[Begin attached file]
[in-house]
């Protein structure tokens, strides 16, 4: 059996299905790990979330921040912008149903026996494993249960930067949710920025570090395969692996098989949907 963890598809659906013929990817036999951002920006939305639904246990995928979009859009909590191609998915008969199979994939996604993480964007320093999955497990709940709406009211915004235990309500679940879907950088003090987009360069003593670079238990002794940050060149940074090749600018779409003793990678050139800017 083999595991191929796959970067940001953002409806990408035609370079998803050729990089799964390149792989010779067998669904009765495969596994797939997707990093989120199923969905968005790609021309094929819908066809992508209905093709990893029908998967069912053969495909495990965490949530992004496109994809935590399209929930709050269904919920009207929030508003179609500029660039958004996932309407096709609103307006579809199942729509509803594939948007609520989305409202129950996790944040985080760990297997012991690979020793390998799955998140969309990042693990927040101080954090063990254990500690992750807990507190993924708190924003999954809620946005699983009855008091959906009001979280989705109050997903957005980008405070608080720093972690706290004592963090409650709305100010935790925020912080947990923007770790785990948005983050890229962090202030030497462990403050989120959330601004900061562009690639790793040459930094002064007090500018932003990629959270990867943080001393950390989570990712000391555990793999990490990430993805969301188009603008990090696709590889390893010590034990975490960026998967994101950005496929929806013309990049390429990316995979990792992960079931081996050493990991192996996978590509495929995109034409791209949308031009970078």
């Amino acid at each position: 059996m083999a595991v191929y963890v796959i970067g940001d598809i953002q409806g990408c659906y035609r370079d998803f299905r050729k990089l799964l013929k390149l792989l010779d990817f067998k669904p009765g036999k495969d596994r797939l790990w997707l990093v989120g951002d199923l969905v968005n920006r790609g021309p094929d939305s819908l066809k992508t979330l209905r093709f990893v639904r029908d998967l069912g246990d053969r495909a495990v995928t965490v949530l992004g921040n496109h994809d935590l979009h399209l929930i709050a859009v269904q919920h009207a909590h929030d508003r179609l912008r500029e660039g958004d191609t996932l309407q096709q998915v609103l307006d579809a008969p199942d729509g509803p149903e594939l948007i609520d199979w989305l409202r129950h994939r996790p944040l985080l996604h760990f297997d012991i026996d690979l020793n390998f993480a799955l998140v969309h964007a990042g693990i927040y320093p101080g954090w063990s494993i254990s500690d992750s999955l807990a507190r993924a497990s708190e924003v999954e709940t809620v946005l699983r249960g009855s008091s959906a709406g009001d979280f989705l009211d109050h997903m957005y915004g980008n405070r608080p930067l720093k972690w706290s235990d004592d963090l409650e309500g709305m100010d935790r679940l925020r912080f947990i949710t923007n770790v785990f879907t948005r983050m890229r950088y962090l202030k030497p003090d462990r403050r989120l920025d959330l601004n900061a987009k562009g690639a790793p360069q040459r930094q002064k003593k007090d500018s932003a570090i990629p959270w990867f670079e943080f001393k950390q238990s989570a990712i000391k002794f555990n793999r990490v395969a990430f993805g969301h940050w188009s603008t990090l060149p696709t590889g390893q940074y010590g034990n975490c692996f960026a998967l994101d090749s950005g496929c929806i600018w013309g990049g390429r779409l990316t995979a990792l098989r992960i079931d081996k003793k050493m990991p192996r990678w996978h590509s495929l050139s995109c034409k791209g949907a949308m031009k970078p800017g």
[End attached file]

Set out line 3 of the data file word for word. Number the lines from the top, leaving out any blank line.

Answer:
């Amino acid at each position: 059996m083999a595991v191929y963890v796959i970067g940001d598809i953002q409806g990408c659906y035609r370079d998803f299905r050729k990089l799964l013929k390149l792989l010779d990817f067998k669904p009765g036999k495969d596994r797939l790990w997707l990093v989120g951002d199923l969905v968005n920006r790609g021309p094929d939305s819908l066809k992508t979330l209905r093709f990893v639904r029908d998967l069912g246990d053969r495909a495990v995928t965490v949530l992004g921040n496109h994809d935590l979009h399209l929930i709050a859009v269904q919920h009207a909590h929030d508003r179609l912008r500029e660039g958004d191609t996932l309407q096709q998915v609103l307006d579809a008969p199942d729509g509803p149903e594939l948007i609520d199979w989305l409202r129950h994939r996790p944040l985080l996604h760990f297997d012991i026996d690979l020793n390998f993480a799955l998140v969309h964007a990042g693990i927040y320093p101080g954090w063990s494993i254990s500690d992750s999955l807990a507190r993924a497990s708190e924003v999954e709940t809620v946005l699983r249960g009855s008091s959906a709406g009001d979280f989705l009211d109050h997903m957005y915004g980008n405070r608080p930067l720093k972690w706290s235990d004592d963090l409650e309500g709305m100010d935790r679940l925020r912080f947990i949710t923007n770790v785990f879907t948005r983050m890229r950088y962090l202030k030497p003090d462990r403050r989120l920025d959330l601004n900061a987009k562009g690639a790793p360069q040459r930094q002064k003593k007090d500018s932003a570090i990629p959270w990867f670079e943080f001393k950390q238990s989570a990712i000391k002794f555990n793999r990490v395969a990430f993805g969301h940050w188009s603008t990090l060149p696709t590889g390893q940074y010590g034990n975490c692996f960026a998967l994101d090749s950005g496929c929806i600018w013309g990049g390429r779409l990316t995979a990792l098989r992960i079931d081996k003793k050493m990991p192996r990678w996978h590509s495929l050139s995109c034409k791209g949907a949308m031009k970078p800017g």